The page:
If you work with multiple currencies, it might be a huge pain to hunt for all of the currency conversion rates on a single day. Fortunately, if you’re working within Google Sheets, you can leverage a built-in function that automatically fetches and changes the current change rate. Let’s see how easy it is to change currencies in Google Sheets.

How to Use Google Sheets to Create a Currency Conversion Rate

For the purposes of this book, let us assume that we are paid in US dollars to write articles for a database. However, because we live in the United Kingdom, any money we receive will be converted to Great British Pounds when it reaches our bank account. Therefore, how much will we earn in GBP when we are paid at the end of the month?

Sheets Currency Conversion Start

To address this, we can make use of Google’s Finance feature. This is a highly detailed feature that is mostly used to compare the inventory values of two businesses. However, if we put two foreign currency codes in place of firm codes, we obtain a foreign currency conversion!

First, choose an empty cell the place you need the foreign money conversion charge to go. Then, kind =GOOGLEFINANCE("CURRENCY:EXAEXB") into it. Replace “EXA” with the foreign money code you need to convert from and “EXB” with the foreign money code you’re changing to.

In our spreadsheet, we wish to convert US {dollars} to Great British kilos. The code for US {dollars} is “USD,” and the code for Great British kilos is “GBP.” As a consequence, our last perform will seem like this:

When we press Enter, the cell is filled to the brim with a prolonged value:

Sheets Currency Conversion Formula

This is referred to as the conversion fee. That is the amount of kilograms you would receive if you converted a dollar to GBP in our spreadsheet. It’s not very useful on its own, but with a little maths, we can determine how much we’ll be paid in kilos.

How to Calculate the Currency Exchange Rate

To determine how much we will likely be paid, we multiply the amount we will receive in USD by the currency conversion fee. So, in cell C2, we kind =B2*D2. Remember, you possibly can click on cells as a substitute of manually getting into their coordinates. This tells us how much we’ll earn on a $100 labor cost.

Sheets Currency Conversion Calculation

Notice the blue field on the proper backside of the cell we’ve chosen? This can be dragged down to apply the same technique to the rest of the desk. However, if we do so, Google Sheets will infer that we want to compare the cell under the original fee to the cell under the currency conversion cell, which will result in an error!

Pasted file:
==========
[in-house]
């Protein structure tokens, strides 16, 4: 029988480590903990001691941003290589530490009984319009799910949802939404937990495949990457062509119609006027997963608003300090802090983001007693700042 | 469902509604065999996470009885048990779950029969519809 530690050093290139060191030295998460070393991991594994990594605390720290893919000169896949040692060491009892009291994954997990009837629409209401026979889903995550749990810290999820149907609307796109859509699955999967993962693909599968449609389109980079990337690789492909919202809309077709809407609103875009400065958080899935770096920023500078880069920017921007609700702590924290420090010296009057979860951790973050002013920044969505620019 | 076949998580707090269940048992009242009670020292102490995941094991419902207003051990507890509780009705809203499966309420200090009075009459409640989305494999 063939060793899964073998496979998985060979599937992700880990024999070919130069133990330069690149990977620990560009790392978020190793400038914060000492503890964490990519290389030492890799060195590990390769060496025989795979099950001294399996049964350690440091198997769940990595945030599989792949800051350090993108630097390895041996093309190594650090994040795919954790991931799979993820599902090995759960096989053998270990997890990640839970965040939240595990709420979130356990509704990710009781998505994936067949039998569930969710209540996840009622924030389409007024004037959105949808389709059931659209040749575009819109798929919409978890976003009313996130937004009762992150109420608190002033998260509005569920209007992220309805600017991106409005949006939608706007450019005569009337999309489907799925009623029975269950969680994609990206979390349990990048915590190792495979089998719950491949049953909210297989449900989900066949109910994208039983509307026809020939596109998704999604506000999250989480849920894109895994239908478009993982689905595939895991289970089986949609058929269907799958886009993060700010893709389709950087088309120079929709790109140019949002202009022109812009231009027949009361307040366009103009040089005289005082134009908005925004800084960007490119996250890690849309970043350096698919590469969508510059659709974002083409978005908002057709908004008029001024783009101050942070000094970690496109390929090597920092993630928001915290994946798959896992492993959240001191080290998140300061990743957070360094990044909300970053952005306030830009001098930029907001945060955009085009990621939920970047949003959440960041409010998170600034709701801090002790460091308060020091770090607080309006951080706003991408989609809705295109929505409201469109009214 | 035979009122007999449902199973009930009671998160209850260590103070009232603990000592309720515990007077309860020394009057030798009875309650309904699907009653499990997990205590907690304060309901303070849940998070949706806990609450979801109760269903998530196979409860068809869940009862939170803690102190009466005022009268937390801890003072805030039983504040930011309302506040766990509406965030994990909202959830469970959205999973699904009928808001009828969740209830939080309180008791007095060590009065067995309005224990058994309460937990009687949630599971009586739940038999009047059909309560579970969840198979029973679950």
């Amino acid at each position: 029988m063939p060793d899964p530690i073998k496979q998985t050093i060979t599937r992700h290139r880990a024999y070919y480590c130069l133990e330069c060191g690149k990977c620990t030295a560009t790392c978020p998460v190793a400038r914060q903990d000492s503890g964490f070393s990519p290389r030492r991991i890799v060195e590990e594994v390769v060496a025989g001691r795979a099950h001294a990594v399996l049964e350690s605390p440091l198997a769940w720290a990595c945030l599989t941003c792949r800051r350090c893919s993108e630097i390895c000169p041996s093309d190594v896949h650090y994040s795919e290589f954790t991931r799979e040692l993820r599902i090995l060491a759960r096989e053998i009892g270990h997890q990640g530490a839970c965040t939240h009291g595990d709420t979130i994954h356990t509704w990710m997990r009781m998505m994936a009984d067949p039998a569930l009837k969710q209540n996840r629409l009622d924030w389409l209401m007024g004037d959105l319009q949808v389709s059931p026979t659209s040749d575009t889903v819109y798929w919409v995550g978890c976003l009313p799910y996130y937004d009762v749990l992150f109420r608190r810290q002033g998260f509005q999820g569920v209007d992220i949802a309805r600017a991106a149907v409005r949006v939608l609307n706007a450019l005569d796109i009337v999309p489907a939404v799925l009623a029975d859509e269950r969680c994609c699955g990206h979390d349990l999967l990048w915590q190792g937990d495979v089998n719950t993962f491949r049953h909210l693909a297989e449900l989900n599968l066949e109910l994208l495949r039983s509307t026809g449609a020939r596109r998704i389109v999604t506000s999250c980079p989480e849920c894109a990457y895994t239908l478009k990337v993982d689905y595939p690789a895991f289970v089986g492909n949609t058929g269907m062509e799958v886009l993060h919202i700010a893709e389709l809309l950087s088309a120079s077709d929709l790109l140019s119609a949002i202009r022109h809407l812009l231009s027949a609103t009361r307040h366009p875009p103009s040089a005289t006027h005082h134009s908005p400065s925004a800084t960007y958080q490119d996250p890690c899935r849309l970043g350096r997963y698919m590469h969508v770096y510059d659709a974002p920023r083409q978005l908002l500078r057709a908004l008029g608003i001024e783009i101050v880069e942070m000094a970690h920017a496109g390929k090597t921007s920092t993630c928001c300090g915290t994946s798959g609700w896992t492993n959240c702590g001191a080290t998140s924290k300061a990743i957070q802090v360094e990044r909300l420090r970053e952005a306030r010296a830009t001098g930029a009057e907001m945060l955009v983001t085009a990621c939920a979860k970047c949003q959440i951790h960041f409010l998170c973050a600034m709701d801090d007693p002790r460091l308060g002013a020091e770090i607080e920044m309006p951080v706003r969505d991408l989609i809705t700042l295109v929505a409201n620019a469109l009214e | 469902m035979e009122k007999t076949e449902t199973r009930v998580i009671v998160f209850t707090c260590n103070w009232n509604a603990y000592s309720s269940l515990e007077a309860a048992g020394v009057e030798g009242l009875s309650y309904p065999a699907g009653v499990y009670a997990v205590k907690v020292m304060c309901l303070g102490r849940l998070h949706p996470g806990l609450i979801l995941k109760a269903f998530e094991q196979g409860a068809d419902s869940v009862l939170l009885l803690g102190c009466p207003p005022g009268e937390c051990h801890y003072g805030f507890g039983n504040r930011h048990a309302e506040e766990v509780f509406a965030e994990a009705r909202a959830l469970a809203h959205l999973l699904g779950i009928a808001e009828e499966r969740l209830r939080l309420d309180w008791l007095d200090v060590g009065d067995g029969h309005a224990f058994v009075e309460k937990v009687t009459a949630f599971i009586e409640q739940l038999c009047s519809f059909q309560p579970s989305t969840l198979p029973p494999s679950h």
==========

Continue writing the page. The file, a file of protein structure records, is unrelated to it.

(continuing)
To repair this, we want to edit the system so it reads =B2*$D$2. The green dollar signs instruct Google Sheets to never increase the letter or number in that cell, ensuring that it will always equal our conversion rate. Now that we’ve dragged the blue field down, we can see how much we’re likely to earn.

Sheets Currency Conversion Drag

How to Calculate a Currency’s Historical Conversion Rate

Assume that the spreadsheet we’re currently using represents each month. If we save the foreign currency conversion function in its current state and review this month’s sheet three months later, the foreign currency conversion charge adjusts to the current value on that day, resulting in inaccurate logs. As such, if you’re producing a monthly spreadsheet, it’s a good idea to “freeze” the speed at the end of the month to ensure an accurate report.

To do this, we’ll add a date. If we needed to determine the speed again on July 31, 2020, we might do it by use the following system:

When you press Enter, the spreadsheet will abruptly replace the “Date” and “Close” disciplines with a “Date” and “Close” discipline. The date discipline indicates the specific time of the speed, whereas the close discipline indicates the current closing charge. You may then utilize this older fee to obtain an accurate representation of how it was in the past.

Sheets Currency Conversion Histori

You need not panic if you enter this system and your conversions abruptly stop. This is because employing the date feature shunts the conversion charge across multiple cells. As such, you’ll want to rebuild the cell system to align it with the new placement of the speed.


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